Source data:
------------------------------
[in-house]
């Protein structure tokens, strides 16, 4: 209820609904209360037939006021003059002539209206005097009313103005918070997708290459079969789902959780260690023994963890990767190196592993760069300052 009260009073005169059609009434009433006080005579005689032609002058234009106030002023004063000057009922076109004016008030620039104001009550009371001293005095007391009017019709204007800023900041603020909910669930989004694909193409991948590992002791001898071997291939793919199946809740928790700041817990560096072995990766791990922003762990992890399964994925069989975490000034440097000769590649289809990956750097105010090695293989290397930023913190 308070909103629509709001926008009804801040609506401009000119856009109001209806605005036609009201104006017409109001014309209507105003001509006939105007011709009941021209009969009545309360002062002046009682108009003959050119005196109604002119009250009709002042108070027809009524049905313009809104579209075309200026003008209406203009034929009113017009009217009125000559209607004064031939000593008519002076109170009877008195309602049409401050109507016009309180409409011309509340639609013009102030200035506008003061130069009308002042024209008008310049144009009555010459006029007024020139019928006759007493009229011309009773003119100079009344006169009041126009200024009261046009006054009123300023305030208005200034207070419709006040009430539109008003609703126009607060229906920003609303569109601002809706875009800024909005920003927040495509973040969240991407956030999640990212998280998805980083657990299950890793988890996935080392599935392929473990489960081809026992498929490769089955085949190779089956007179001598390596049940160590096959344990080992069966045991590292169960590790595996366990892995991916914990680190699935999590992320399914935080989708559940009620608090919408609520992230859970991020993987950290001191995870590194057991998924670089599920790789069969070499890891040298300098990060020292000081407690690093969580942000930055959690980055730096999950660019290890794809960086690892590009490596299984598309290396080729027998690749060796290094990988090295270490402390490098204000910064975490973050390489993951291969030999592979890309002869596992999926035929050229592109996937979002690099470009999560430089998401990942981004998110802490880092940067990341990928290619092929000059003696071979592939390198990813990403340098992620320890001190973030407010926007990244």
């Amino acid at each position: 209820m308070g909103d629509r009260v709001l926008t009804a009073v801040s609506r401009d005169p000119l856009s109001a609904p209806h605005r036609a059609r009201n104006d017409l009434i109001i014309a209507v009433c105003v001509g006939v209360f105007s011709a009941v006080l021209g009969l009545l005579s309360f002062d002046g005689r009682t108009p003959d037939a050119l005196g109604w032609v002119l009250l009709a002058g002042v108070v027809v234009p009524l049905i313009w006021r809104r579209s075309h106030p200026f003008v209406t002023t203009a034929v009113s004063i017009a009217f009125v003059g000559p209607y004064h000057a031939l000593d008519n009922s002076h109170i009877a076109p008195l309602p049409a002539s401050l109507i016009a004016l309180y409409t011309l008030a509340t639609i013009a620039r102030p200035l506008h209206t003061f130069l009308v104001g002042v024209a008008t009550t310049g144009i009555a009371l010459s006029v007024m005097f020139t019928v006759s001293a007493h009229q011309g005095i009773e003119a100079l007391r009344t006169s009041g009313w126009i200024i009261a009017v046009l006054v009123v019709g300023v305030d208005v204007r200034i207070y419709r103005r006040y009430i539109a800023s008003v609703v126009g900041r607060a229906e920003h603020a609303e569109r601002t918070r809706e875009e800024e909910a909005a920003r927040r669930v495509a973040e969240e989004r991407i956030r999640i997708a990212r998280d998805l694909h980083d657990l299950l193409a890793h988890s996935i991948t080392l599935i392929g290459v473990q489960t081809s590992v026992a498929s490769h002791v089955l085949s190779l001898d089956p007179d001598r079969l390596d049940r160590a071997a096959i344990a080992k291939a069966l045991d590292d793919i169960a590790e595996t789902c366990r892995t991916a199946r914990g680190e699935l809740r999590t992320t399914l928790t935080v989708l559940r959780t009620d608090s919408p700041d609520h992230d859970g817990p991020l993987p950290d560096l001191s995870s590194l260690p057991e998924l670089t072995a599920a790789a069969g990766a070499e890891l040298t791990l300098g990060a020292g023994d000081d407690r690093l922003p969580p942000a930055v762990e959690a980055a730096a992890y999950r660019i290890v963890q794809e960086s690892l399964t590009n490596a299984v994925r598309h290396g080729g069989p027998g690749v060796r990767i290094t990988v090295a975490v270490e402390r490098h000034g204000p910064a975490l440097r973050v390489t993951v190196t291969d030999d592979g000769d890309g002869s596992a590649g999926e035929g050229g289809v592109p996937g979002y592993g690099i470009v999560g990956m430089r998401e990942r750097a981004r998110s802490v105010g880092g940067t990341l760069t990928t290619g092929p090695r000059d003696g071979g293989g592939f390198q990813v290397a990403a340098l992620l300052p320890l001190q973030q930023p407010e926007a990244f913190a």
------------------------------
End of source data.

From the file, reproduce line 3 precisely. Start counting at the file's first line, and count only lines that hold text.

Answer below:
């Amino acid at each position: 209820m308070g909103d629509r009260v709001l926008t009804a009073v801040s609506r401009d005169p000119l856009s109001a609904p209806h605005r036609a059609r009201n104006d017409l009434i109001i014309a209507v009433c105003v001509g006939v209360f105007s011709a009941v006080l021209g009969l009545l005579s309360f002062d002046g005689r009682t108009p003959d037939a050119l005196g109604w032609v002119l009250l009709a002058g002042v108070v027809v234009p009524l049905i313009w006021r809104r579209s075309h106030p200026f003008v209406t002023t203009a034929v009113s004063i017009a009217f009125v003059g000559p209607y004064h000057a031939l000593d008519n009922s002076h109170i009877a076109p008195l309602p049409a002539s401050l109507i016009a004016l309180y409409t011309l008030a509340t639609i013009a620039r102030p200035l506008h209206t003061f130069l009308v104001g002042v024209a008008t009550t310049g144009i009555a009371l010459s006029v007024m005097f020139t019928v006759s001293a007493h009229q011309g005095i009773e003119a100079l007391r009344t006169s009041g009313w126009i200024i009261a009017v046009l006054v009123v019709g300023v305030d208005v204007r200034i207070y419709r103005r006040y009430i539109a800023s008003v609703v126009g900041r607060a229906e920003h603020a609303e569109r601002t918070r809706e875009e800024e909910a909005a920003r927040r669930v495509a973040e969240e989004r991407i956030r999640i997708a990212r998280d998805l694909h980083d657990l299950l193409a890793h988890s996935i991948t080392l599935i392929g290459v473990q489960t081809s590992v026992a498929s490769h002791v089955l085949s190779l001898d089956p007179d001598r079969l390596d049940r160590a071997a096959i344990a080992k291939a069966l045991d590292d793919i169960a590790e595996t789902c366990r892995t991916a199946r914990g680190e699935l809740r999590t992320t399914l928790t935080v989708l559940r959780t009620d608090s919408p700041d609520h992230d859970g817990p991020l993987p950290d560096l001191s995870s590194l260690p057991e998924l670089t072995a599920a790789a069969g990766a070499e890891l040298t791990l300098g990060a020292g023994d000081d407690r690093l922003p969580p942000a930055v762990e959690a980055a730096a992890y999950r660019i290890v963890q794809e960086s690892l399964t590009n490596a299984v994925r598309h290396g080729g069989p027998g690749v060796r990767i290094t990988v090295a975490v270490e402390r490098h000034g204000p910064a975490l440097r973050v390489t993951v190196t291969d030999d592979g000769d890309g002869s596992a590649g999926e035929g050229g289809v592109p996937g979002y592993g690099i470009v999560g990956m430089r998401e990942r750097a981004r998110s802490v105010g880092g940067t990341l760069t990928t290619g092929p090695r000059d003696g071979g293989g592939f390198q990813v290397a990403a340098l992620l300052p320890l001190q973030q930023p407010e926007a990244f913190a």